Task force issues new clinical guideline for preventing diabetes


A new recommendation for preventing type 2 diabetes based on an in-depth evidence review calls for increased use of evidence-based diabetes prevention programs.

The Community Preventive Services Task Force, a group that identifies population health interventions and makes recommendations to health departments and communities, this week released its findings on how to prevent type 2 diabetes. The task force found that combined diet and physical activity promotion programs, such as diabetes prevention programs that are part of the Center for Disease Control and Prevention’s National Diabetes Prevention Program, are among the best ways to help people with prediabetes reduce their risk of developing type 2 diabetes.

Findings from the task force's extensive evidence review point toward the success of these accessible community-based interventions in helping to halt the onset of one of the nation’s most troubling chronic diseases. This is particularly encouraging at a time when one in three U.S. adults has prediabetes, the precursor to type 2 diabetes.

For the evidence review, researchers screened articles for single-group or comparative studies of combined diet and physical activity promotion programs. Participants at increased risk for type 2 diabetes had to have at least two sessions over at least three months. The researchers extracted data on study design, description (participant, intervention and outcome) and results in order to assess the quality of the studies.

Ultimately, 53 studies were reviewed. They evaluated 66 programs. Compared with usual care, diet and physical activity promotion programs reduced the incidence of type 2 diabetes, decreased body weight, lowered fasting blood glucose level and improved other cardiometabolic risk factors.

The task force also published a related literature review that looked at the cost of these interventions, finding that diet and physical activity promotion programs are cost-effective among persons at increased risk for type 2 diabetes. In addition, costs are lower when programs are delivered to groups in community or primary care settings.

In a related editorial, also published in the Annals of Internal Medicine, Ronald Ackermann, MD, director of the Center for Community Health at Northwestern University Feinberg School of Medicine, explains how diabetes prevention efforts are at the "tipping point."

"As a society, we should no longer hold for ransom the potential to reduce the burden of diabetes by continuing to await further evidence that interventions will be cost-saving or prevent myocardial infarctions or deaths," Dr. Ackermann said in the editorial. "It is imperative that we promote a known cost-effective intervention that improves health, reduces the need for medication, and has the potential to enable millions of Americans to evade a remaining lifetime burdened by the daily management of diabetes."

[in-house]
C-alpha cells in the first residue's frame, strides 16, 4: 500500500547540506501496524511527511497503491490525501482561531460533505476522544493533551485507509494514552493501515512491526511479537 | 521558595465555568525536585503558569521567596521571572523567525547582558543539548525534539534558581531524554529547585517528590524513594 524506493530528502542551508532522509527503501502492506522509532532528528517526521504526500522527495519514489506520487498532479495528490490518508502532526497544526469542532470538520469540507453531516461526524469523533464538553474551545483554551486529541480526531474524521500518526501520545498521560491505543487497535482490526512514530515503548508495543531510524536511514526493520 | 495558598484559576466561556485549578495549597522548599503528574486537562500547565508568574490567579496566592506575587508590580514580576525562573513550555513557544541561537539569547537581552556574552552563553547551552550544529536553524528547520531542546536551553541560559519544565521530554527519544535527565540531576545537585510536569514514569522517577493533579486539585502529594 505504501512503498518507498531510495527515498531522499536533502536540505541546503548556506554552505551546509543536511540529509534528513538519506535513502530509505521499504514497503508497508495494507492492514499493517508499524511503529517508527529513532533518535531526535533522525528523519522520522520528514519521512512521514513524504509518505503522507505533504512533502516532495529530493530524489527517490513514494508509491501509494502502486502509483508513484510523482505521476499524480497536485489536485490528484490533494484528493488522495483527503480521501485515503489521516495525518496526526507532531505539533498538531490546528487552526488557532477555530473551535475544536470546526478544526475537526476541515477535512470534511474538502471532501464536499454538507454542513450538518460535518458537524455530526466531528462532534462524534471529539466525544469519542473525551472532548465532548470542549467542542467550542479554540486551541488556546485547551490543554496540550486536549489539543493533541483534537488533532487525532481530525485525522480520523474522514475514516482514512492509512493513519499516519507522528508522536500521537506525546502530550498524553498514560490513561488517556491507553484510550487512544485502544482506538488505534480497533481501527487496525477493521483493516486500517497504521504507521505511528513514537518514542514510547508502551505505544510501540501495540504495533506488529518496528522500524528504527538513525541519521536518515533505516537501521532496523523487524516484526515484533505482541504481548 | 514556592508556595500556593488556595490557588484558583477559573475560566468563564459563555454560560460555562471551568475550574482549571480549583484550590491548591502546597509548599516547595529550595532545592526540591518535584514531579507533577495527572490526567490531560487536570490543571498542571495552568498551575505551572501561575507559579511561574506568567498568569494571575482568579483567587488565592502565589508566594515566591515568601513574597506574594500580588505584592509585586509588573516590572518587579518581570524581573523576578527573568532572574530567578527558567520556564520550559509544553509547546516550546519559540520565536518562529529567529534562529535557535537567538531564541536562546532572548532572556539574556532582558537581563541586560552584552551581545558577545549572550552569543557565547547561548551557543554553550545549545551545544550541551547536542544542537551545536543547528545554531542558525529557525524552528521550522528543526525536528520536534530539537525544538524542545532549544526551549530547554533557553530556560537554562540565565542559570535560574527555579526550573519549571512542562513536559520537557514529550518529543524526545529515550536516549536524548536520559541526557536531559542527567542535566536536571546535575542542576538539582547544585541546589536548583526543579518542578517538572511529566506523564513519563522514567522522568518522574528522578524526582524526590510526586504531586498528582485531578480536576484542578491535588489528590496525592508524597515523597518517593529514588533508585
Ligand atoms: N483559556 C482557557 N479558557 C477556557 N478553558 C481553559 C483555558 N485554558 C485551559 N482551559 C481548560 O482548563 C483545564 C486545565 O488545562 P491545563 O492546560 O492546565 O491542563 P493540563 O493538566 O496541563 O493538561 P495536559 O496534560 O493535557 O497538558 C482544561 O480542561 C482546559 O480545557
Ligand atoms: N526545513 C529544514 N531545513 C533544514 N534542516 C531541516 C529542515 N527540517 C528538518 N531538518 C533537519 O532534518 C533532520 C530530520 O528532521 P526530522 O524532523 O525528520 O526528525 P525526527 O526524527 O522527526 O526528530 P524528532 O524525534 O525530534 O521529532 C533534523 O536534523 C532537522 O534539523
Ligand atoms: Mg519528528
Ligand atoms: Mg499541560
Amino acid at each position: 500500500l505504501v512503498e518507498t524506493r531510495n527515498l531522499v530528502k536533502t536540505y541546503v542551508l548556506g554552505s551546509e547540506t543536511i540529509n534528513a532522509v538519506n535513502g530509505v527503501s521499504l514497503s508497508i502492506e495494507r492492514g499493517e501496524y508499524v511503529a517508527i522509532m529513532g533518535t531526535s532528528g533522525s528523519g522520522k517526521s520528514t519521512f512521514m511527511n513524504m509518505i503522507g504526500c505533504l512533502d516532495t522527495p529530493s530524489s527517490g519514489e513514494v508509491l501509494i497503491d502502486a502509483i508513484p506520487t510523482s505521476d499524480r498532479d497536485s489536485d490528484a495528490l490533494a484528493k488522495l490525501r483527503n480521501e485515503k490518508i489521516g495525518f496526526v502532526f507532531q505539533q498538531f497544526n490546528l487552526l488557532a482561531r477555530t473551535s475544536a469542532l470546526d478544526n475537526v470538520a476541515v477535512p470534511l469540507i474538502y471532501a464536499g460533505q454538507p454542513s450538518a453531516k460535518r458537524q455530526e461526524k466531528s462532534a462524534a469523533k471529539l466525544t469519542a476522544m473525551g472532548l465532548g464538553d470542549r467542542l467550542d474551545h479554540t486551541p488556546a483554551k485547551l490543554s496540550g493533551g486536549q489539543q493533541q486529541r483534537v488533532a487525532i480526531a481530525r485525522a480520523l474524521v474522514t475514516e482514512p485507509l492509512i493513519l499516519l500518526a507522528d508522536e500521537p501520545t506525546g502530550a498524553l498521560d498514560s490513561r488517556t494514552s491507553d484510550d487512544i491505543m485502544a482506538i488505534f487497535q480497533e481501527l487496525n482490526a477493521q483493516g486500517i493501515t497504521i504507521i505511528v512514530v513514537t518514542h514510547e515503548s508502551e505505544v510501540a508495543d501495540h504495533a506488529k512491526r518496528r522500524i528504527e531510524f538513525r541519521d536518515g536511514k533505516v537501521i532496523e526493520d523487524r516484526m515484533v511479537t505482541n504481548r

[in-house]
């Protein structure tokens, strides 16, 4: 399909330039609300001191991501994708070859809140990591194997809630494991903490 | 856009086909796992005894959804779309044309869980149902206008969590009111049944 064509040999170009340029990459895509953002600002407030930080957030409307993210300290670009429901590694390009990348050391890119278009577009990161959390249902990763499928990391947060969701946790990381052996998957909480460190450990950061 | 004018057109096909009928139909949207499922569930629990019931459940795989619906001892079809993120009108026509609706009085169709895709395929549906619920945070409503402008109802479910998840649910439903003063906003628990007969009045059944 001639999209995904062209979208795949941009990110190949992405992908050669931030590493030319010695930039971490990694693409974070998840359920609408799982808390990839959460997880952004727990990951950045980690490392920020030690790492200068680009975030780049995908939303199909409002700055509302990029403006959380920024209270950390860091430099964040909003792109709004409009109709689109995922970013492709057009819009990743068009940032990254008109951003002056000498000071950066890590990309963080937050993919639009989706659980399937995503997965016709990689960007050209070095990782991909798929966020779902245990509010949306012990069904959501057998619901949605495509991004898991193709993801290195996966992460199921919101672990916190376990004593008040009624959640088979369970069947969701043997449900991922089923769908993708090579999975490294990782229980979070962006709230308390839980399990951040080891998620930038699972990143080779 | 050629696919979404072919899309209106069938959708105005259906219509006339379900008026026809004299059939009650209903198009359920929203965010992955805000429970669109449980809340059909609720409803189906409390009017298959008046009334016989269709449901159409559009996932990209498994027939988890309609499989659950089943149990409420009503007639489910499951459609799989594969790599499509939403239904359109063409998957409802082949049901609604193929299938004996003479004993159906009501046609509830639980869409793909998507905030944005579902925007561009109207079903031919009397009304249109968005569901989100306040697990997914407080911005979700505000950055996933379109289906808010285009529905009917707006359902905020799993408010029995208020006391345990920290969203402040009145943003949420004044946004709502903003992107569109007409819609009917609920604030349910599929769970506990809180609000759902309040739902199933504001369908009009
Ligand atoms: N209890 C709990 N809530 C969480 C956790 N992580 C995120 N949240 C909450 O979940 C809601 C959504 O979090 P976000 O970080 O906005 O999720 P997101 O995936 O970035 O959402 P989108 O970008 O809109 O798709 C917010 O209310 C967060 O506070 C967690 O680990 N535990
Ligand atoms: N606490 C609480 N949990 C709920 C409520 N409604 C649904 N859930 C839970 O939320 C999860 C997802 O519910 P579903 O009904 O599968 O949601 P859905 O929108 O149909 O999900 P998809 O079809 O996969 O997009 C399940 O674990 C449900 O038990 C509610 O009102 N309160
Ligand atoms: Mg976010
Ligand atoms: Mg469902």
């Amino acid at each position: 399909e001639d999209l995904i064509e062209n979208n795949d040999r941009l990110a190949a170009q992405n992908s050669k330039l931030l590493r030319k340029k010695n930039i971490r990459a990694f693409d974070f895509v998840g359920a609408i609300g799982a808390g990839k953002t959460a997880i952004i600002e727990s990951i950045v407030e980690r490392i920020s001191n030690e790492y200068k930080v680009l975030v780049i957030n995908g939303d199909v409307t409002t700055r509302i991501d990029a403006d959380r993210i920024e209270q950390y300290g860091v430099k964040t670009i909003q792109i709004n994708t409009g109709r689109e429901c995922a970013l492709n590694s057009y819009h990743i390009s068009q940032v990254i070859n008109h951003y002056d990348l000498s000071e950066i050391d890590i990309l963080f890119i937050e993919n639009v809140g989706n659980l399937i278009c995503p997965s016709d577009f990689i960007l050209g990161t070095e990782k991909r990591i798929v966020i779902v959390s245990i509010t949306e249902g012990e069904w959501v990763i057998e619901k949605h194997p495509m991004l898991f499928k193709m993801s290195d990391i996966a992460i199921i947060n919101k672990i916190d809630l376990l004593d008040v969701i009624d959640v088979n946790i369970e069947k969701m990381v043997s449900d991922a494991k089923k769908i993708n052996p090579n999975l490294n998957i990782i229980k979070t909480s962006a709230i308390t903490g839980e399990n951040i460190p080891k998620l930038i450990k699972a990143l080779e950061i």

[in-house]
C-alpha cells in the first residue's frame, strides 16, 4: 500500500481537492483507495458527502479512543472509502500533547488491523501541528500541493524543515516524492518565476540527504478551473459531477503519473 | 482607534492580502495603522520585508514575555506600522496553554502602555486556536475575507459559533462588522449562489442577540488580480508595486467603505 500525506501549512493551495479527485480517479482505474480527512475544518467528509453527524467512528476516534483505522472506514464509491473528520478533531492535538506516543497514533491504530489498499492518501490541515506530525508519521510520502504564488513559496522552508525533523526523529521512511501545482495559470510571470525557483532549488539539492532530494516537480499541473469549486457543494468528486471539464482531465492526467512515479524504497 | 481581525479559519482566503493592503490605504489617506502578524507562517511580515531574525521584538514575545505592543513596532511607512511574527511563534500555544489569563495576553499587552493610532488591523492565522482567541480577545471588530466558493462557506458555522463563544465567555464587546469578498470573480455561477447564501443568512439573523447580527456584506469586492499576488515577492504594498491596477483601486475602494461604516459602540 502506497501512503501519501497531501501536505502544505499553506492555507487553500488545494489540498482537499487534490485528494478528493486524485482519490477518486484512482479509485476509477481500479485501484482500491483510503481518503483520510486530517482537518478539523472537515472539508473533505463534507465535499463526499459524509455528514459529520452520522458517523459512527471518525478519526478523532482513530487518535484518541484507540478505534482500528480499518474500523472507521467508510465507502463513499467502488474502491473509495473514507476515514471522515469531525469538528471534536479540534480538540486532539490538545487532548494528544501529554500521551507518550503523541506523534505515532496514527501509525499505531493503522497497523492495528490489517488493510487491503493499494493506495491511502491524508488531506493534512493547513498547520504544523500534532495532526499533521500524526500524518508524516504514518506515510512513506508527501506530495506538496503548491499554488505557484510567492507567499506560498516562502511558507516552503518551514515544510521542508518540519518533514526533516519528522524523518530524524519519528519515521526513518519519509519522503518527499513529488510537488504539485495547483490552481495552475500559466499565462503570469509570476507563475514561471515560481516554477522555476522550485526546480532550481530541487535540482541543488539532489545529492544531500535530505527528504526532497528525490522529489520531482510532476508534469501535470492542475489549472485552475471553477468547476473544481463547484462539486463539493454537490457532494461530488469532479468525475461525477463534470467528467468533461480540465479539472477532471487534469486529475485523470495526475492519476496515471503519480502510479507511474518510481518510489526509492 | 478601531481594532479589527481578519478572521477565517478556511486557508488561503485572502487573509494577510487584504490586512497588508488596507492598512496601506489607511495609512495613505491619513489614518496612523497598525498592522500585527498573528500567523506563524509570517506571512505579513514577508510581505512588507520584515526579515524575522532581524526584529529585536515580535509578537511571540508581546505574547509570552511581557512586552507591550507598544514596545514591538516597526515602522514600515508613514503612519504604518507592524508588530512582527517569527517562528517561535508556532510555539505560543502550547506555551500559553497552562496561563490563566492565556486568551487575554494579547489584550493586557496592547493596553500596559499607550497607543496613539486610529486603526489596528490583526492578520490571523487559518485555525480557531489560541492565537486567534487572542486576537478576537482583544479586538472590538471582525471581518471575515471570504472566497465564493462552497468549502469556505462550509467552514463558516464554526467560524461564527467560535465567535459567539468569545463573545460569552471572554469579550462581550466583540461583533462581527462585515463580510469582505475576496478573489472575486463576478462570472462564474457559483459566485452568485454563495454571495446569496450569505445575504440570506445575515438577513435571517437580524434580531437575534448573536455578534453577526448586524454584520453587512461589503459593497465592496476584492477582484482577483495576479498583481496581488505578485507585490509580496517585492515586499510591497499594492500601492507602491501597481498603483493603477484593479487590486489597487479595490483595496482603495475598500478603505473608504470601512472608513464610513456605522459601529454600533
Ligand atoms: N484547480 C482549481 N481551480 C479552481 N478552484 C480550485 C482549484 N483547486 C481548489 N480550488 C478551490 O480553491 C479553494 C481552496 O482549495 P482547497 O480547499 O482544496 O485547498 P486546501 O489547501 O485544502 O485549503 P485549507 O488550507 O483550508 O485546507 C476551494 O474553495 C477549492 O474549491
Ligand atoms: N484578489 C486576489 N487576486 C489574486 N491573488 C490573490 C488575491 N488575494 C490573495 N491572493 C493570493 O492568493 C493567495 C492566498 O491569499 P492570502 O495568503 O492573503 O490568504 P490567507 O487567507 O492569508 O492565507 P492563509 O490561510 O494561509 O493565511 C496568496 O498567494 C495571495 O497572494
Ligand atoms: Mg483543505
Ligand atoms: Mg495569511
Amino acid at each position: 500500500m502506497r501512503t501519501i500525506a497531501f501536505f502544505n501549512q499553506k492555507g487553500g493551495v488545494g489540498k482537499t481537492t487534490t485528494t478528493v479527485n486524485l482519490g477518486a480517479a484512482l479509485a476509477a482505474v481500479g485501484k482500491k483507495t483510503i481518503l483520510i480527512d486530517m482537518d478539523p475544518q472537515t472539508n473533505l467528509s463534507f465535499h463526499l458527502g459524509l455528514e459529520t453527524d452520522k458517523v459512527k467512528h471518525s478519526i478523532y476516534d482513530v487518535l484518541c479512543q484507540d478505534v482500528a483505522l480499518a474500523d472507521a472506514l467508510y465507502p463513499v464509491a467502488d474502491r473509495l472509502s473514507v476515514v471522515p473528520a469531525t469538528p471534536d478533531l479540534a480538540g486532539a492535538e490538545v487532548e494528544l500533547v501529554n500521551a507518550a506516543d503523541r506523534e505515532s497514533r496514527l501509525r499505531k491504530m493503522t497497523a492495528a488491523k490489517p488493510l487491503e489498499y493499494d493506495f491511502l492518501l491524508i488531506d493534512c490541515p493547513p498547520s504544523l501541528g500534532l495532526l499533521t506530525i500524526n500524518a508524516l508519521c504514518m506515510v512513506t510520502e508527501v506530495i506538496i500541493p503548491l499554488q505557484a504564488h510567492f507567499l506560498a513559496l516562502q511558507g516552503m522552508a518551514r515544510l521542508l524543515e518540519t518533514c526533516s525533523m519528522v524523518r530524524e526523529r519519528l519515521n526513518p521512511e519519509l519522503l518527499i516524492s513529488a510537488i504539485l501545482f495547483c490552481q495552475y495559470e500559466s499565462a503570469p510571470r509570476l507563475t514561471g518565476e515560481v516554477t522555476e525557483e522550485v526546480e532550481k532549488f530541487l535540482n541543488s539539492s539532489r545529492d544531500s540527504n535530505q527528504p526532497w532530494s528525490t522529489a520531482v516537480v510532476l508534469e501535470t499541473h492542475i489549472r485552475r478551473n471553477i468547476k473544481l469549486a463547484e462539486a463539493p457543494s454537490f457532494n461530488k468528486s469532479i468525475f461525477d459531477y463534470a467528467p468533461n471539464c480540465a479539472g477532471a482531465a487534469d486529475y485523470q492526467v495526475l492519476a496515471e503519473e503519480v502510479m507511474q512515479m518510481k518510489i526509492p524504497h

Successes such as those confirmed in this evidence review have led to a bill that was introduced to Congress. The legislation would require Medicare to cover services provided under the National Diabetes Prevention Program.

A recent study estimated that the legislation could to help reduce the cumulative rate of type 2 diabetes in the Medicare population by 37 percent after a decade, resulting in nearly 1 million fewer cases of diabetes among seniors by 2024. The study also found that the bill could reduce federal spending by $1.3 billion over 10 years.

As part of its Improving Health Outcomes initiative, the AMA worked with the YMCA of the USA and 11 physician practice pilot sites in four states over the past year to develop tools and resources to increase physician screening, testing and referral for prediabetes.

The practices referred their patients with prediabetes to diabetes prevention programs offered by local YMCAs, which were part of the National Diabetes Prevention Program. Medicare beneficiaries were able to participate in this program at no cost, thanks to an award from the Center for Medicare and Medicaid Innovation.

Now physicians across the country can join in this work. The AMA and the Centers for Disease Control and Prevention have teamed up to issue a call to take urgent action with Prevent Diabetes STAT: Screen, Test, Act–Today™. This multi-year initiative helps physicians refer adults who have prediabetes to prevention programs in their communities and online.

Learn how to identify patients with undetected prediabetes, and find effective diabetes prevention programs near your practice.